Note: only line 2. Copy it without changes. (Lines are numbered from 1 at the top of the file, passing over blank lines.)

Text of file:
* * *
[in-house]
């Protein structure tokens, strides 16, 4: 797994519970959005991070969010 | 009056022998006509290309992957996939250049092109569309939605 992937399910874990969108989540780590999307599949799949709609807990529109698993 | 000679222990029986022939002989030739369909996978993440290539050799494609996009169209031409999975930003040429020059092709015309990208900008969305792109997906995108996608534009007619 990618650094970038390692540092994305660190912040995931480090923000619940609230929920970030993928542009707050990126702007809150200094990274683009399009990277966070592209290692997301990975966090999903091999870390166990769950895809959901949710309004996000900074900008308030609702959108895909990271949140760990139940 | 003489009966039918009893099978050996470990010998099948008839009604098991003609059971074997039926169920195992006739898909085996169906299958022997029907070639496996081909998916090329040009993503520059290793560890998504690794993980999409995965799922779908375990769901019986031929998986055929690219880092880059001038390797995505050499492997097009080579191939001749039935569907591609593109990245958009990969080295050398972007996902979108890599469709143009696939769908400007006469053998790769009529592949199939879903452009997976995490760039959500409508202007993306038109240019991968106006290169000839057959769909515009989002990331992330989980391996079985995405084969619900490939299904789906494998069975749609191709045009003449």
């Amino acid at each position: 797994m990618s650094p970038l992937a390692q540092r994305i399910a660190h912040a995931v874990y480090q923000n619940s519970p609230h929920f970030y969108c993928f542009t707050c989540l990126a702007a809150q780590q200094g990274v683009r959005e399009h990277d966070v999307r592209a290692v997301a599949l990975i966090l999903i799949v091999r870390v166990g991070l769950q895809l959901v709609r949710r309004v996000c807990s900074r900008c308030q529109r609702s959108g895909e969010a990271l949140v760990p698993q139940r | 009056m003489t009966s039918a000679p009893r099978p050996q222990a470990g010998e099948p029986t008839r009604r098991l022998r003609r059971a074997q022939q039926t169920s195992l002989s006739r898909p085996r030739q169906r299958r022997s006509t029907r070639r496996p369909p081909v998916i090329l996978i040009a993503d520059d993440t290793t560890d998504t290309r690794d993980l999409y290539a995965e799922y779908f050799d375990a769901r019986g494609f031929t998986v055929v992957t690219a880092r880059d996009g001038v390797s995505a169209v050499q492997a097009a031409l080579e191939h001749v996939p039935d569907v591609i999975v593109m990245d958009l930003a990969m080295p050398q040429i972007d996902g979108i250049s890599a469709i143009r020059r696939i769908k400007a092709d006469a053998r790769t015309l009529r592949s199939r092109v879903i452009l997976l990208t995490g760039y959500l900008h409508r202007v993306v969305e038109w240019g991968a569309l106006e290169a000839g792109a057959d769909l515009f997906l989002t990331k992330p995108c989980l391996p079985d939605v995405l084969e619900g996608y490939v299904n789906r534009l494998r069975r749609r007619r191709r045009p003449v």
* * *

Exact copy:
């Protein structure tokens, strides 16, 4: 797994519970959005991070969010 | 009056022998006509290309992957996939250049092109569309939605 992937399910874990969108989540780590999307599949799949709609807990529109698993 | 000679222990029986022939002989030739369909996978993440290539050799494609996009169209031409999975930003040429020059092709015309990208900008969305792109997906995108996608534009007619 990618650094970038390692540092994305660190912040995931480090923000619940609230929920970030993928542009707050990126702007809150200094990274683009399009990277966070592209290692997301990975966090999903091999870390166990769950895809959901949710309004996000900074900008308030609702959108895909990271949140760990139940 | 003489009966039918009893099978050996470990010998099948008839009604098991003609059971074997039926169920195992006739898909085996169906299958022997029907070639496996081909998916090329040009993503520059290793560890998504690794993980999409995965799922779908375990769901019986031929998986055929690219880092880059001038390797995505050499492997097009080579191939001749039935569907591609593109990245958009990969080295050398972007996902979108890599469709143009696939769908400007006469053998790769009529592949199939879903452009997976995490760039959500409508202007993306038109240019991968106006290169000839057959769909515009989002990331992330989980391996079985995405084969619900490939299904789906494998069975749609191709045009003449």